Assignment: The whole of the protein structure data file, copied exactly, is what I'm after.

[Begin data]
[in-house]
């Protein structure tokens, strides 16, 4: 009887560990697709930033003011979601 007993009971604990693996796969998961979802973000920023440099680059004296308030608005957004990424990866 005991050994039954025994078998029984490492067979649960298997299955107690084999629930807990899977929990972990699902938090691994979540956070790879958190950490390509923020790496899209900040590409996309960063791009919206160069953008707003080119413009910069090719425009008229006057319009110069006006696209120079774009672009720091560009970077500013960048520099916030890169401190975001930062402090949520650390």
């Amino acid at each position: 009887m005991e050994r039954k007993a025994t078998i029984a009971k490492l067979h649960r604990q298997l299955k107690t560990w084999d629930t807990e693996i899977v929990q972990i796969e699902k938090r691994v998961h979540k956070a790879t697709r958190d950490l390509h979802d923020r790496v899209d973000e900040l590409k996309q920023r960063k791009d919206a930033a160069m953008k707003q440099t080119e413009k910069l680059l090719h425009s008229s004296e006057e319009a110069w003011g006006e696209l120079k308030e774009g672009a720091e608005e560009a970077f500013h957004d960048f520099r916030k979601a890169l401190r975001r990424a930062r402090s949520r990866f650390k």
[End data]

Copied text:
[in-house]
């Protein structure tokens, strides 16, 4: 009887560990697709930033003011979601 007993009971604990693996796969998961979802973000920023440099680059004296308030608005957004990424990866 005991050994039954025994078998029984490492067979649960298997299955107690084999629930807990899977929990972990699902938090691994979540956070790879958190950490390509923020790496899209900040590409996309960063791009919206160069953008707003080119413009910069090719425009008229006057319009110069006006696209120079774009672009720091560009970077500013960048520099916030890169401190975001930062402090949520650390």
């Amino acid at each position: 009887m005991e050994r039954k007993a025994t078998i029984a009971k490492l067979h649960r604990q298997l299955k107690t560990w084999d629930t807990e693996i899977v929990q972990i796969e699902k938090r691994v998961h979540k956070a790879t697709r958190d950490l390509h979802d923020r790496v899209d973000e900040l590409k996309q920023r960063k791009d919206a930033a160069m953008k707003q440099t080119e413009k910069l680059l090719h425009s008229s004296e006057e319009a110069w003011g006006e696209l120079k308030e774009g672009a720091e608005e560009a970077f500013h957004d960048f520099r916030k979601a890169l401190r975001r990424a930062r402090s949520r990866f650390k």